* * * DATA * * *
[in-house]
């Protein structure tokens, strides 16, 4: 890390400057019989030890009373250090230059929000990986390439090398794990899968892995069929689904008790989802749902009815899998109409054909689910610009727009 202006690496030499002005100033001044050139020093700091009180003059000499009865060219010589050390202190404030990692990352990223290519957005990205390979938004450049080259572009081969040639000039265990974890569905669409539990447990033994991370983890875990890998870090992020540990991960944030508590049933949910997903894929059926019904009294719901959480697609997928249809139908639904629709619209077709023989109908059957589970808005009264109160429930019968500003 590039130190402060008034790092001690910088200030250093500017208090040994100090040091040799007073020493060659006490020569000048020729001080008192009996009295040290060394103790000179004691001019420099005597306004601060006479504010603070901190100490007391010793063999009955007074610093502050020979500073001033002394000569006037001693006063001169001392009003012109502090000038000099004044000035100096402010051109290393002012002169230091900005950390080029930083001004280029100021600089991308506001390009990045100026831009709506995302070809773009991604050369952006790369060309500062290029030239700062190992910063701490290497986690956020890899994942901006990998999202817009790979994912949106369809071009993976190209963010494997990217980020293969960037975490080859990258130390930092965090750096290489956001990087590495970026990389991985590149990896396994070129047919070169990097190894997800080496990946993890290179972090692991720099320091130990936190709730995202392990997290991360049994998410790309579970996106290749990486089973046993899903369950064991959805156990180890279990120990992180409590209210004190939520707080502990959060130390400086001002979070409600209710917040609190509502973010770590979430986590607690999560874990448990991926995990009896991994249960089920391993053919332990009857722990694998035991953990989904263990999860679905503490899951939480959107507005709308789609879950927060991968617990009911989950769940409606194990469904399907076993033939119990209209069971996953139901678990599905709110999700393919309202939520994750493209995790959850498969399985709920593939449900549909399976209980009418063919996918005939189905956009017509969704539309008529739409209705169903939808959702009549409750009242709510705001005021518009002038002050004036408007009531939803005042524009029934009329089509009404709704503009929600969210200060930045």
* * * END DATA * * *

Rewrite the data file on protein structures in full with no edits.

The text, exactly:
[in-house]
């Protein structure tokens, strides 16, 4: 890390400057019989030890009373250090230059929000990986390439090398794990899968892995069929689904008790989802749902009815899998109409054909689910610009727009 202006690496030499002005100033001044050139020093700091009180003059000499009865060219010589050390202190404030990692990352990223290519957005990205390979938004450049080259572009081969040639000039265990974890569905669409539990447990033994991370983890875990890998870090992020540990991960944030508590049933949910997903894929059926019904009294719901959480697609997928249809139908639904629709619209077709023989109908059957589970808005009264109160429930019968500003 590039130190402060008034790092001690910088200030250093500017208090040994100090040091040799007073020493060659006490020569000048020729001080008192009996009295040290060394103790000179004691001019420099005597306004601060006479504010603070901190100490007391010793063999009955007074610093502050020979500073001033002394000569006037001693006063001169001392009003012109502090000038000099004044000035100096402010051109290393002012002169230091900005950390080029930083001004280029100021600089991308506001390009990045100026831009709506995302070809773009991604050369952006790369060309500062290029030239700062190992910063701490290497986690956020890899994942901006990998999202817009790979994912949106369809071009993976190209963010494997990217980020293969960037975490080859990258130390930092965090750096290489956001990087590495970026990389991985590149990896396994070129047919070169990097190894997800080496990946993890290179972090692991720099320091130990936190709730995202392990997290991360049994998410790309579970996106290749990486089973046993899903369950064991959805156990180890279990120990992180409590209210004190939520707080502990959060130390400086001002979070409600209710917040609190509502973010770590979430986590607690999560874990448990991926995990009896991994249960089920391993053919332990009857722990694998035991953990989904263990999860679905503490899951939480959107507005709308789609879950927060991968617990009911989950769940409606194990469904399907076993033939119990209209069971996953139901678990599905709110999700393919309202939520994750493209995790959850498969399985709920593939449900549909399976209980009418063919996918005939189905956009017509969704539309008529739409209705169903939808959702009549409750009242709510705001005021518009002038002050004036408007009531939803005042524009029934009329089509009404709704503009929600969210200060930045």